Many postmenopausal women are turning to "natural" or "bioidentical" hormone therapy after concerns about the conventional hormone preparations came to a head 2-3 years ago. Many are aware of the controversy surrounding Bioidentical Hormone Therapy which stems from the lack of evidence that these products are either safe or effective.
The terms "natural" or "bioidentical" hormone therapy are used to describe hormone treatment with individually compounded recipes of certain steroids in various dosage forms including testosterone, progesterone, estrone, estradiol, and estriol among others. These can be compounded as pills, gels, sublingual tablets, or suppositories. Based on the results of a person's salivary hormone levels, the final composition of the compounded dosage form is individualized to that specific person.
Supporters claim that bioidentical hormone therapy is better tolerated than manufactured products and possibly safer but that has not been shown to be true in the medical literature. A review of the medical literature was performed and published in the May-June 2004 Issue of Menopause 11(3):356-67 and little evidence was found to support individualized hormone dosing based upon saliva hormone concentrations. The conclusion of the authors was that evidence suggests that although individualized hormonal products may decrease some symptoms of menopause, it seems they have no proven advantage over conventional hormone therapies and their use is not supported by evidence regarding pharmacokinetics, safety, and efficacy.
What is a compounding pharmacy? The quality of compounded products may be substandard in some cases and that, among other things, is what worries the FDA and physicians. Compounding is the art of making custom made prescription medications specifically for an individual patient. There is an accreditation board and you should look for a compound pharmacy that carries the PCAB (Pharmacy Compounding Accreditation Board) approval. The U.S. Food and Drug Administration (FDA) has begun enforcement action against seven compounding pharmacies, stating that the claims made by these pharmacies about safety and efficacy of compounded "bioidentical hormones" are false and misleading, with no credible scientific evidence to support them.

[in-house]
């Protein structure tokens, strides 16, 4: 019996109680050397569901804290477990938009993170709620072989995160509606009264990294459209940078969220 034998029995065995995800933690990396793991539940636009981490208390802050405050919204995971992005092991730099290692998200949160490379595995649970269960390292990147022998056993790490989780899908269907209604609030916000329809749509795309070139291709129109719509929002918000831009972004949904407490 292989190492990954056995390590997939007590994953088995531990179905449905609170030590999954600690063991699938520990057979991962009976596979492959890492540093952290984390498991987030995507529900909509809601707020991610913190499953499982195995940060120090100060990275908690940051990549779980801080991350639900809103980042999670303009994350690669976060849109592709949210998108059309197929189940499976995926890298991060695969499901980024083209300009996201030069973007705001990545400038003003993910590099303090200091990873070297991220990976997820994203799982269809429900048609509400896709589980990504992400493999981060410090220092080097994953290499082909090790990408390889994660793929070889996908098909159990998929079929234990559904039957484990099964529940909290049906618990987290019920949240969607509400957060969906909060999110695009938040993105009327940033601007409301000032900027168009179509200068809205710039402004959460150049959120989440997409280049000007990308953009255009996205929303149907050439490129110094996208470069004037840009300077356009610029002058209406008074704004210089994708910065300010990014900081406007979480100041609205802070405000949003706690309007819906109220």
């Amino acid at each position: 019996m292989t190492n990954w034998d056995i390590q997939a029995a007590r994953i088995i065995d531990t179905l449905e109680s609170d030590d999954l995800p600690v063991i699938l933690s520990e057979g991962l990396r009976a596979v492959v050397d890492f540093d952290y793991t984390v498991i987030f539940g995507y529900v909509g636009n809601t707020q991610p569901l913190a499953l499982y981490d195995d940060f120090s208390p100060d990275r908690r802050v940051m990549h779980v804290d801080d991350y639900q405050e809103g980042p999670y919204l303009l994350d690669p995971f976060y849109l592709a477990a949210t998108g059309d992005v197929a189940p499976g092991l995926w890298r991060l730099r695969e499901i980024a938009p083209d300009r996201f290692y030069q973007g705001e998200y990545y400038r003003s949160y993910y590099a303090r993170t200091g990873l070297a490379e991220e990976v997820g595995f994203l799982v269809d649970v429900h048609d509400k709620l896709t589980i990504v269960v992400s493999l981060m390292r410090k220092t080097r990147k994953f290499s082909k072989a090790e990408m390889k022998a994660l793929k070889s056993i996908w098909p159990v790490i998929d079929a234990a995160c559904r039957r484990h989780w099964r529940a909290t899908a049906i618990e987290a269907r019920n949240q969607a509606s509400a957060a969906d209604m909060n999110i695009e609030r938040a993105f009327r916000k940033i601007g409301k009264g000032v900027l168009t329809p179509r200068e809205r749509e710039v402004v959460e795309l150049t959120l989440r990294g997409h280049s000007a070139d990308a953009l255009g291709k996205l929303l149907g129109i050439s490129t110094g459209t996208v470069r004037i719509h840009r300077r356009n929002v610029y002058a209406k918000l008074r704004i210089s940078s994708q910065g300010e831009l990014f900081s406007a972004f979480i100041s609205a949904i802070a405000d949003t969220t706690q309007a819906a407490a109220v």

What you need to know. While it appears that bioidentical hormone replacement therapy may decrease hot flashes there is no evidence that "bioidentical" hormones have any advantage over conventional hormone therapies. There are two factors to consider:
1. Their safety has not been established.
2. This approach is expensive and many providers perform frequent and unnecessary biochemical monitoring which you are paying "out of pocket" for in most cases.
How do I feel about it? Many of my patients take bioidentical hormone therapy and I watch them closely and remind them of the hesitations I have listed in the discussion above. This is an individual decision and as long as the risks and benefits are discussed I will always support my patients who seek complementary and alternative therapies, and I see this as no different.